I need to know without having to send all my users an email, what version of Salesforce for Outlook they are all using. I've downloaded a login history report but I'm not sure there's anything in there pointing out to the version they currently have.
This is an interesting question and the short, and painful, answer is that there isn't a fully accurate way of getting this data without assistance from your IT department, who should have/should be able to create a list of PC names which have Salesforce for Outlook apps installed on them and the corresponding versions. And if they don't have a fully up to date list of which PC name belongs to which colleague, then you're essentially back to square one. Second best option is to query the LoginHistory sObject via Query Editor or Workbench.
The Salesforce for Outlook .msi version is generally deployed by the internal IT team and in order to achieve this, the IT team need to know the PC names (on Windows, it is My Computer | System Properities | 'Computer Name') for the users who will get this app installed.
The blind spot here, in my experience, is that although the IT team will be able to get a list of all the PC names which have a SfO app installed and the corresponding version(s) (a machine may have more than 1 different version of SfO installed on it), they may not know to which that PC name belongs to. Obviously, people move around desks a lot etc.
So, if this were the case, you would be back to square one.
*SELECT count(id), userid ui, ClientVersion cv FROM LoginHistory GROUP BY ClientVersion, UserId*
Unfortunately, one cannot filter on 'Application', so you can't say 'WHERE Application = 'Salesforce for Outlook'. This is because the sObject LoginHistory is very special (aka 'annoying') and there are a number of limitations on this object.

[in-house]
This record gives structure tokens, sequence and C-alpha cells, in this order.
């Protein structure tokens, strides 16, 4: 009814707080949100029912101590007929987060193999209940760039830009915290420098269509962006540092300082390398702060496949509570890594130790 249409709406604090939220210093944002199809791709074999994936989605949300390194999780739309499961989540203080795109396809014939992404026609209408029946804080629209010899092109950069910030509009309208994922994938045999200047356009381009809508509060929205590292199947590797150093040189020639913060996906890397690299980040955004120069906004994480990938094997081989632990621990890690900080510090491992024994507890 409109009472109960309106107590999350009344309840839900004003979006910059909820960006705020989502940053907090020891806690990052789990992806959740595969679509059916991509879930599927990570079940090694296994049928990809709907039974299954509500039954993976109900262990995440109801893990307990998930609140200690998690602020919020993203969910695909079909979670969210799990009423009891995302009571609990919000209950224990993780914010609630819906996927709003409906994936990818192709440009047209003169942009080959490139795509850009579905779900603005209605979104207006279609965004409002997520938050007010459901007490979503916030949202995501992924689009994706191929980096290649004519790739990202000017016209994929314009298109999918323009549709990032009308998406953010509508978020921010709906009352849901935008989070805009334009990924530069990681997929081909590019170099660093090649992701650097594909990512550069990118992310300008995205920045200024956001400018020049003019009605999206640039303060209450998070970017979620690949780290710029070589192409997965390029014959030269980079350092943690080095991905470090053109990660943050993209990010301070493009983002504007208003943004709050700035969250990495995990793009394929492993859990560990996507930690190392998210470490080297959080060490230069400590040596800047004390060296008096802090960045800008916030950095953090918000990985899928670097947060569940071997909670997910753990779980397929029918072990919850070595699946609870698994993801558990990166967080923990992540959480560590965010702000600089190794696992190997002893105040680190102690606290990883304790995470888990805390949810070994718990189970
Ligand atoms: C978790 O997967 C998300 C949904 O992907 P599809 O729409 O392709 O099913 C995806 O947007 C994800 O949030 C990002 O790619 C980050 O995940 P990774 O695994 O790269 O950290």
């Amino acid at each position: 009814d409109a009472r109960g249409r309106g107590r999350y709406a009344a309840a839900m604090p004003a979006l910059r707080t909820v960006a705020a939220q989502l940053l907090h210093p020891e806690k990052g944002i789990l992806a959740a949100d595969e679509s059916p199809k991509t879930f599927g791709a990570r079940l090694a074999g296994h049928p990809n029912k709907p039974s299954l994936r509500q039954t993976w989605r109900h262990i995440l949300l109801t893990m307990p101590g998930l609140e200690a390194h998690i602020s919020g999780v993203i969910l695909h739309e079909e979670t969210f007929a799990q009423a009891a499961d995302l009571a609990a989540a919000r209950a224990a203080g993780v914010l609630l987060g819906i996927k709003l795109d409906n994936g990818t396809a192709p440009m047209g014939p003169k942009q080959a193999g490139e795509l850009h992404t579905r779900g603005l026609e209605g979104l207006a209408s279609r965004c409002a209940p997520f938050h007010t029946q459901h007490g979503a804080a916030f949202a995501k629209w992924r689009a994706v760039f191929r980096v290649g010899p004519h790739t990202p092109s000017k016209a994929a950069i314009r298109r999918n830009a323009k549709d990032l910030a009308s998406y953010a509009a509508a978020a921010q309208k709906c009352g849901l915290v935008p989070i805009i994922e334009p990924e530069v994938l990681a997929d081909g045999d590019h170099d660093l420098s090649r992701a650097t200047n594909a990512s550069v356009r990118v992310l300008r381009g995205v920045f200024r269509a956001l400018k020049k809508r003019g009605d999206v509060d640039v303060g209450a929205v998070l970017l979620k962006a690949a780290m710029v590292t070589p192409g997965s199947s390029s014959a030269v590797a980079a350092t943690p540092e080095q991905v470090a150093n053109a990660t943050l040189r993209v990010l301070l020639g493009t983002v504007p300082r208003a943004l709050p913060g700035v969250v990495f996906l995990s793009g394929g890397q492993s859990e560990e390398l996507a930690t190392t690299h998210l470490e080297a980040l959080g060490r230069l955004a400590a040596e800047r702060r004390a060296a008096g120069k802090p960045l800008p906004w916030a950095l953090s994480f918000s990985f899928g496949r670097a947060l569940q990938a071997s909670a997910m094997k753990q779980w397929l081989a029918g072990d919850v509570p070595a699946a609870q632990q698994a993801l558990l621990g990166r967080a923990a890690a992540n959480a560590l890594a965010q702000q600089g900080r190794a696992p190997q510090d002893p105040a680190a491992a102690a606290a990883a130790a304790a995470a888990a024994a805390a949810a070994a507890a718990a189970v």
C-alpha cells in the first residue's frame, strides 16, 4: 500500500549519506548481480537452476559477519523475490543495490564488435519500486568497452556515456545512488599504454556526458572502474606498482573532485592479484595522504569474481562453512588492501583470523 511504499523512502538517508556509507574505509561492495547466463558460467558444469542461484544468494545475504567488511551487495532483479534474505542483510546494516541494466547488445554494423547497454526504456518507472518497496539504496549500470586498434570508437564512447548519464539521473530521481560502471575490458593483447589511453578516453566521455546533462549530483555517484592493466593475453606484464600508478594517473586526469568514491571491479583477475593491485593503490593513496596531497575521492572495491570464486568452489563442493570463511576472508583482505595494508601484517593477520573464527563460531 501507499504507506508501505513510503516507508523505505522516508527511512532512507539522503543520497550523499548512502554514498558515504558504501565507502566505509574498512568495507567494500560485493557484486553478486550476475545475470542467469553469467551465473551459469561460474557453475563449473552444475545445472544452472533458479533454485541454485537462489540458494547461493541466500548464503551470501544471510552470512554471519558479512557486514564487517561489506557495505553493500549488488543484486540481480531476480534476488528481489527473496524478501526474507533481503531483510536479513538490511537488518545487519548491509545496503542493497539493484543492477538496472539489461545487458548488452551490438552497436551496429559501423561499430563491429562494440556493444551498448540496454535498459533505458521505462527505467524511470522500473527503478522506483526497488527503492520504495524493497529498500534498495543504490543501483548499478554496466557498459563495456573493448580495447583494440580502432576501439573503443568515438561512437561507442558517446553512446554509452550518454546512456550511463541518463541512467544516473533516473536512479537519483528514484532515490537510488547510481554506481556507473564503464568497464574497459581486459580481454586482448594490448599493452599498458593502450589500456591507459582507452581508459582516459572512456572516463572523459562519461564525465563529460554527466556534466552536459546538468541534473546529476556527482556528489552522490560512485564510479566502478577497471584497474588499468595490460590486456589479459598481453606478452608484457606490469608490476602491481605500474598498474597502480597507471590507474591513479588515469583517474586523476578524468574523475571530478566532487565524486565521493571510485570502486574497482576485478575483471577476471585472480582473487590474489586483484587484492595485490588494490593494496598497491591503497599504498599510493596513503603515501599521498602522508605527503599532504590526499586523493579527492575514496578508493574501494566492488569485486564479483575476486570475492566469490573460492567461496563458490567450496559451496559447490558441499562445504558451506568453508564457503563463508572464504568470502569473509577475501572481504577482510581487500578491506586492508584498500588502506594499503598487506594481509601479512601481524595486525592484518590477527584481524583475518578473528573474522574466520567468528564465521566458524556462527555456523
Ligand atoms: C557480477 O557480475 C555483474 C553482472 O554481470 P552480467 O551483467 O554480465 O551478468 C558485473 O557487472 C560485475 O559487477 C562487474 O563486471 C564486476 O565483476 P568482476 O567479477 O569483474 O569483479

You will need to do a vlookup against the UserId to return the usernames but you will then see a grouped list of users by their login usage (count)id and their ClientVersion. Any user which has a ClientVersion value populated against it has that version of Salesforce for Outlook. For example '34.0' or '281.0' refer to 3.4 and 2.8.1 SfO versions respectively.
The blind spot here though, is that you assume that all users who have SfO, would be using it. But you probably can get most of the users.
What I have done in the past, when managing SfO for about 350 users, was to be religious with my own personal spreadsheet which logged every SfO version a user was on and their PC name at the time. I also used Outlook Configurations and put users on configuration A which had free text refering to the fact those users were on a certain version, and configuration B which had free text (i.e. 'Description' field) refering to those users as being on a different version.
Depending on the size of the company, users will move around from different versions, so keeping on top of which version users are on is important. Since functionality is different, it is best to standardise the version which users are on. In my experience, it wasn't ever worth updating users to a new version unless that new version had excellent functionality (the jump from 2.3.3 to 3 was a big enough of a 'pull').